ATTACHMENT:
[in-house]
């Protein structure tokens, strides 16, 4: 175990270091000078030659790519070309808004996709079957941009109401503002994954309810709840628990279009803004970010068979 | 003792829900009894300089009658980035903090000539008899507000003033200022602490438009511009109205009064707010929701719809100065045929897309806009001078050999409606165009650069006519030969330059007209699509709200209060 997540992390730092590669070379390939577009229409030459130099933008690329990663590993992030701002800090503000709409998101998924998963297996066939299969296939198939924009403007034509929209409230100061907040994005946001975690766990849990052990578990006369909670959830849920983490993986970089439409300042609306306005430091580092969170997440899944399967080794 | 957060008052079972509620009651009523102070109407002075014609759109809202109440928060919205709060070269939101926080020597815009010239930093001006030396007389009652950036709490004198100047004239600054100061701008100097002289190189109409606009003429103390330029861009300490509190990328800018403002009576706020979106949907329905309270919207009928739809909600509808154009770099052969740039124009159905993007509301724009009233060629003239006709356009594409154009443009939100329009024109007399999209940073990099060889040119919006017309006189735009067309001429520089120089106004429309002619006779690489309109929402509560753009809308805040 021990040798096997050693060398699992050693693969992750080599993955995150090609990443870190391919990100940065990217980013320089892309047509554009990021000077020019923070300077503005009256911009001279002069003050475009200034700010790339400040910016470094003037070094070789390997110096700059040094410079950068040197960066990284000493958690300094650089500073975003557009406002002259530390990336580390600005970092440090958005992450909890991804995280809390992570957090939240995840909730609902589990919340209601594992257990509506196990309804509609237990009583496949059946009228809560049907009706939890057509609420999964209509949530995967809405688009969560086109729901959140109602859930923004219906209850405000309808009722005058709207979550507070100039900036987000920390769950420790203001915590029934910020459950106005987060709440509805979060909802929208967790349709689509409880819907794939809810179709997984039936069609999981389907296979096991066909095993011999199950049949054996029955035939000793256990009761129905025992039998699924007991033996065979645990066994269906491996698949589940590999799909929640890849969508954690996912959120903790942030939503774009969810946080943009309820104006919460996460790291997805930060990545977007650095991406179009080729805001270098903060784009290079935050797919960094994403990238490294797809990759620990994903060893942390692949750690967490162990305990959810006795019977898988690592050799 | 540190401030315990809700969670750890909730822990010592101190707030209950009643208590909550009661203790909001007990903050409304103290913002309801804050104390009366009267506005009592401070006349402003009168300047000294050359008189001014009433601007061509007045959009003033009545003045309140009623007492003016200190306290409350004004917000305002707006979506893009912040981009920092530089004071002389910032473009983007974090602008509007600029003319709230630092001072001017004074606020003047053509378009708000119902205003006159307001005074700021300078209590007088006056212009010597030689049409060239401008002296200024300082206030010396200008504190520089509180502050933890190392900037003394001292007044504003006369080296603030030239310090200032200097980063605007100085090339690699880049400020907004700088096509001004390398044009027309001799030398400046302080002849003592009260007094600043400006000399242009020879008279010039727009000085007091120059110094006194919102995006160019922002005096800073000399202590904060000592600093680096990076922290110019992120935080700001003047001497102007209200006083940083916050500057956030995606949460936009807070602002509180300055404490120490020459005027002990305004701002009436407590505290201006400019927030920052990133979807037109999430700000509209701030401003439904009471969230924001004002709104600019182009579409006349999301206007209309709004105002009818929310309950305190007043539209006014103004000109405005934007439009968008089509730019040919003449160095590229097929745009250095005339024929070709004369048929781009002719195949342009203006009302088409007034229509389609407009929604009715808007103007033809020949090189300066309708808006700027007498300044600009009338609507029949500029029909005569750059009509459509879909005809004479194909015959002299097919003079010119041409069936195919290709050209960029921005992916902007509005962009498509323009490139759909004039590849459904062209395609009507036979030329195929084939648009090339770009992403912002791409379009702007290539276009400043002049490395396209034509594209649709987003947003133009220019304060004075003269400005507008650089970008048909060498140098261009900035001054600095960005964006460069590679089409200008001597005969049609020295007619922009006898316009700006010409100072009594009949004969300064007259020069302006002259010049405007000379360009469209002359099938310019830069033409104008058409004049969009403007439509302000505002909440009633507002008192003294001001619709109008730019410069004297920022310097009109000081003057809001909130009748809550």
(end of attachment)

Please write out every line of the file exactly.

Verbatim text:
[in-house]
């Protein structure tokens, strides 16, 4: 175990270091000078030659790519070309808004996709079957941009109401503002994954309810709840628990279009803004970010068979 | 003792829900009894300089009658980035903090000539008899507000003033200022602490438009511009109205009064707010929701719809100065045929897309806009001078050999409606165009650069006519030969330059007209699509709200209060 997540992390730092590669070379390939577009229409030459130099933008690329990663590993992030701002800090503000709409998101998924998963297996066939299969296939198939924009403007034509929209409230100061907040994005946001975690766990849990052990578990006369909670959830849920983490993986970089439409300042609306306005430091580092969170997440899944399967080794 | 957060008052079972509620009651009523102070109407002075014609759109809202109440928060919205709060070269939101926080020597815009010239930093001006030396007389009652950036709490004198100047004239600054100061701008100097002289190189109409606009003429103390330029861009300490509190990328800018403002009576706020979106949907329905309270919207009928739809909600509808154009770099052969740039124009159905993007509301724009009233060629003239006709356009594409154009443009939100329009024109007399999209940073990099060889040119919006017309006189735009067309001429520089120089106004429309002619006779690489309109929402509560753009809308805040 021990040798096997050693060398699992050693693969992750080599993955995150090609990443870190391919990100940065990217980013320089892309047509554009990021000077020019923070300077503005009256911009001279002069003050475009200034700010790339400040910016470094003037070094070789390997110096700059040094410079950068040197960066990284000493958690300094650089500073975003557009406002002259530390990336580390600005970092440090958005992450909890991804995280809390992570957090939240995840909730609902589990919340209601594992257990509506196990309804509609237990009583496949059946009228809560049907009706939890057509609420999964209509949530995967809405688009969560086109729901959140109602859930923004219906209850405000309808009722005058709207979550507070100039900036987000920390769950420790203001915590029934910020459950106005987060709440509805979060909802929208967790349709689509409880819907794939809810179709997984039936069609999981389907296979096991066909095993011999199950049949054996029955035939000793256990009761129905025992039998699924007991033996065979645990066994269906491996698949589940590999799909929640890849969508954690996912959120903790942030939503774009969810946080943009309820104006919460996460790291997805930060990545977007650095991406179009080729805001270098903060784009290079935050797919960094994403990238490294797809990759620990994903060893942390692949750690967490162990305990959810006795019977898988690592050799 | 540190401030315990809700969670750890909730822990010592101190707030209950009643208590909550009661203790909001007990903050409304103290913002309801804050104390009366009267506005009592401070006349402003009168300047000294050359008189001014009433601007061509007045959009003033009545003045309140009623007492003016200190306290409350004004917000305002707006979506893009912040981009920092530089004071002389910032473009983007974090602008509007600029003319709230630092001072001017004074606020003047053509378009708000119902205003006159307001005074700021300078209590007088006056212009010597030689049409060239401008002296200024300082206030010396200008504190520089509180502050933890190392900037003394001292007044504003006369080296603030030239310090200032200097980063605007100085090339690699880049400020907004700088096509001004390398044009027309001799030398400046302080002849003592009260007094600043400006000399242009020879008279010039727009000085007091120059110094006194919102995006160019922002005096800073000399202590904060000592600093680096990076922290110019992120935080700001003047001497102007209200006083940083916050500057956030995606949460936009807070602002509180300055404490120490020459005027002990305004701002009436407590505290201006400019927030920052990133979807037109999430700000509209701030401003439904009471969230924001004002709104600019182009579409006349999301206007209309709004105002009818929310309950305190007043539209006014103004000109405005934007439009968008089509730019040919003449160095590229097929745009250095005339024929070709004369048929781009002719195949342009203006009302088409007034229509389609407009929604009715808007103007033809020949090189300066309708808006700027007498300044600009009338609507029949500029029909005569750059009509459509879909005809004479194909015959002299097919003079010119041409069936195919290709050209960029921005992916902007509005962009498509323009490139759909004039590849459904062209395609009507036979030329195929084939648009090339770009992403912002791409379009702007290539276009400043002049490395396209034509594209649709987003947003133009220019304060004075003269400005507008650089970008048909060498140098261009900035001054600095960005964006460069590679089409200008001597005969049609020295007619922009006898316009700006010409100072009594009949004969300064007259020069302006002259010049405007000379360009469209002359099938310019830069033409104008058409004049969009403007439509302000505002909440009633507002008192003294001001619709109008730019410069004297920022310097009109000081003057809001909130009748809550």